This year we much more ambitious, adding more events both on the boat and at ports of call. We had a 24-hour gaming room. Did I mention there were twice as many Sea Monkeys? I was much busier this year, but with the help of Scarface and the elite team of volunteers (called Helper Monkeys) we pulled off a nearly flawless cruise. This time I worked my butt off and the feedback I got was that it was smoothly run, well-organized event, and there was no sign of our stress. Success!
Sorry this is a week late, I was sick last week. Better late than never, right?
Two weekends ago I went to Geek Girl Con. A celebration of women and fandom, geek girls (and women) from all around came to cosplay, speak and participate in this first year convention.Â I have to admit, at first I was a little wary. Whenever any group is highlighted by race, gender or religion there can be an â€œus vs themâ€ mentality.
As I prepared for the con I wondered, was this going to be a negative anti-male fest? Was this going to be a poorly attended and disorganized first year con that will die out in the first year? I wasnâ€™t alone in my concerns. Folks I talked echoed my concerns. However, I am happy to report that this convention was well-organized with a positive presence celebrating women and pop culture. This convention was just what I would want it to be.
Rather than segregate and stratify women from men in this community of fans, the convention celebrated strong female characters that women and girls can look up to. Looking around in the geeky world of pop culture, women are often portrayed as over-sexed, stripper cladÂ â€˜heroesâ€™ or weak damsels in distress. This convention highlighted the characters that represent real women, strong women, and not just strong in the sense of caring a gun, kicking butt and taking names, but strong in character, strong in sense of mind, ability, with control over their surroundings and emotions. These are the characters that I love.
Since we are recognizing strong characters, the guests and panelists were not just women. There were men!Â Male panelists included authors and writers who have contributed to the new female presence with their creation of strong female characters. This was well discussed in the panel Character Studies: Geek Girls in Popular Culture. Panelist Javier Grillo-Marxuach described it well, he creates interesting characters, the gender is not the key component. It doesnâ€™t matter to him if the characters are male or female. What he wants to create is a character that he finds interesting and has an interesting story to tell.Â What makes a character strong? Panelist Amy Berg talked about the characters she creates, characters that are empowered rather than have powers. She wants to emphasize their smarts and ability to solve problems with their brains and intellect. These are the type of characters that we can relate to.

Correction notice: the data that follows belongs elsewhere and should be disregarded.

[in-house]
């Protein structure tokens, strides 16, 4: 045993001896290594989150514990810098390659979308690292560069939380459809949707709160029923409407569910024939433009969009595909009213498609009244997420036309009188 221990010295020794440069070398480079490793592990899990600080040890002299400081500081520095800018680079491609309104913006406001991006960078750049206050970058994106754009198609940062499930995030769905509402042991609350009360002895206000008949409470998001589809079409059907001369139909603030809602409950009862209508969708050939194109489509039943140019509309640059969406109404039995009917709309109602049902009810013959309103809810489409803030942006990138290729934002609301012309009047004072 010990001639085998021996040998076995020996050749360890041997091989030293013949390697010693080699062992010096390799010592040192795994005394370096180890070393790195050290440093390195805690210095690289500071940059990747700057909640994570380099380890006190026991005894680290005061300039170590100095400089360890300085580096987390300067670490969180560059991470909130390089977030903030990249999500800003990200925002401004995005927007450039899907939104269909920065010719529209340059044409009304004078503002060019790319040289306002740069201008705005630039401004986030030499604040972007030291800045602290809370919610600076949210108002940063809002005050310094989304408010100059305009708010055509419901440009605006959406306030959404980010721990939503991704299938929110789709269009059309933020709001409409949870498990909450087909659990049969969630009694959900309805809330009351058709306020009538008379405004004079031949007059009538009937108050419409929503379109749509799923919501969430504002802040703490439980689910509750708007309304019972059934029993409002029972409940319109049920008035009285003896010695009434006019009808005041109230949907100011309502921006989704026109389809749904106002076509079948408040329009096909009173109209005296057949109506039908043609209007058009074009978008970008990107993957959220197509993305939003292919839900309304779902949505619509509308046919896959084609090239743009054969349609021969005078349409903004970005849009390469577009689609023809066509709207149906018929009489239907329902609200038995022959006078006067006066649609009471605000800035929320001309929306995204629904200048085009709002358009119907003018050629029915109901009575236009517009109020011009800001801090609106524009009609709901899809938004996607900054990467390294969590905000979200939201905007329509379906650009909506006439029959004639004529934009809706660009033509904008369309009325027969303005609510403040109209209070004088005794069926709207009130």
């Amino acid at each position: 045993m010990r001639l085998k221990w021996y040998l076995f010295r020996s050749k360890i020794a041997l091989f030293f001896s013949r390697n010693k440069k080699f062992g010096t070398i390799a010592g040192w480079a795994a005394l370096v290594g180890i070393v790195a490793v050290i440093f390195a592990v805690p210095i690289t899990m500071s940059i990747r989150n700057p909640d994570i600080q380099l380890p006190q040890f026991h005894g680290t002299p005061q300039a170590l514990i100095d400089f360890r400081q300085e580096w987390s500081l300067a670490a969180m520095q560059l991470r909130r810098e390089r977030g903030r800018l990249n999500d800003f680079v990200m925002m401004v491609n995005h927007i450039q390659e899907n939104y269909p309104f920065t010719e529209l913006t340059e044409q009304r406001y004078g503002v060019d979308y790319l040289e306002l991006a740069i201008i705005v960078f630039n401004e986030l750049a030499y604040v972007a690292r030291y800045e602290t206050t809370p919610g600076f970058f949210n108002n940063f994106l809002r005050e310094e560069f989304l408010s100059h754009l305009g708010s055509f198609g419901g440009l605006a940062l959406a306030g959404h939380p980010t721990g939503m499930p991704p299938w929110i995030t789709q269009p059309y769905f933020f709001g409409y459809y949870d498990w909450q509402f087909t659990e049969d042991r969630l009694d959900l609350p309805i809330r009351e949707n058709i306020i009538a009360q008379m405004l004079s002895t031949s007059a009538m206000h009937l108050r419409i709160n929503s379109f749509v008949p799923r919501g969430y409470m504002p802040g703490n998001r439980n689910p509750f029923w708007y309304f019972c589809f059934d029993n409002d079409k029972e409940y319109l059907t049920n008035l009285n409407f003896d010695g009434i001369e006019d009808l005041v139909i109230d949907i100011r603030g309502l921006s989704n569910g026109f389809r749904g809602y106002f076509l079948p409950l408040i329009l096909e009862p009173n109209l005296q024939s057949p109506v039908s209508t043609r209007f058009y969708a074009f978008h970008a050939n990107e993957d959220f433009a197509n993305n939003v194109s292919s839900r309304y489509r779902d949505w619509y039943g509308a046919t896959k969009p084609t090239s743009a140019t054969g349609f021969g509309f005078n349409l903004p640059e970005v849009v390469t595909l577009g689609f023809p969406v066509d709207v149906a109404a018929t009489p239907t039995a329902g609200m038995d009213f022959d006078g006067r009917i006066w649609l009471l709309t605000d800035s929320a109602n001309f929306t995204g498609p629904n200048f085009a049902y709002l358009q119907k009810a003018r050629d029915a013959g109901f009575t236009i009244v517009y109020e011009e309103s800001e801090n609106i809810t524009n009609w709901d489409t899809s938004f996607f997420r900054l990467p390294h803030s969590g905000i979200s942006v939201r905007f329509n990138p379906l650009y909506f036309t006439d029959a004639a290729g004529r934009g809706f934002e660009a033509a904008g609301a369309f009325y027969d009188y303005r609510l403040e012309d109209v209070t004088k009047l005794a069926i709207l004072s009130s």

I had fantastic time at the convention. After panels and browsing the show floor, I got to hang out with friends and make new friends over dinner and epic karaoke. I discovered that Javier Grillo-Marxuach is spectacular performer and rock a mean â€œFaith of Heartâ€ (the Star Trek Enterprise theme song).
There was such a wonderfully positive atmosphere at Geek Girl Con. By the end of the convention folks were talking about 2012 and saying, â€œsee you next year.â€ I for one plan to be there next year. This was a great celebration of women and pop culture, but this was also just a hell of a lot of fun.
Life is funny sometimes. Last week I was totally sure I was moving to Los Angeles on October 2nd. As of yesterday, that has changed. I am still planning on moving to Los Angeles, but in spring. I have work in January through April that puts me on the road and I don’t really need a home base during that time. With that in mind, moving to LA was only going to be for three months and then Iâ€™d be back in April. As it turns out, the awesome gig that was bringing me to LA in October has been pushed to spring.
I have spent a great deal of time thinking about this move over the past few days. There are logistics, finances, people, jobsâ€¦so much involved to make this happen for just three months. I began to wonder if it made more sense to wait until April anyway. I could ship my stuff to the west coast, hang with my family, get my car fixed (did I mention my sister works at a car fixer place?) and then go on the road in January and move to LA in April. There are many variables, but it boiled down to one thing. Would the opportunities in LA still be there in April? Am I gaining a huge advantage by going now that I wonâ€™t have in April?
As the decision weighed on me and friends and family offered their input, I got a little crazy in the mess. Seriously, how hard is it to pick a city, a state, –hell, a coast? Then I got the news I needed. The big opportunities were pushed to spring. There is no huge advantage to moving now.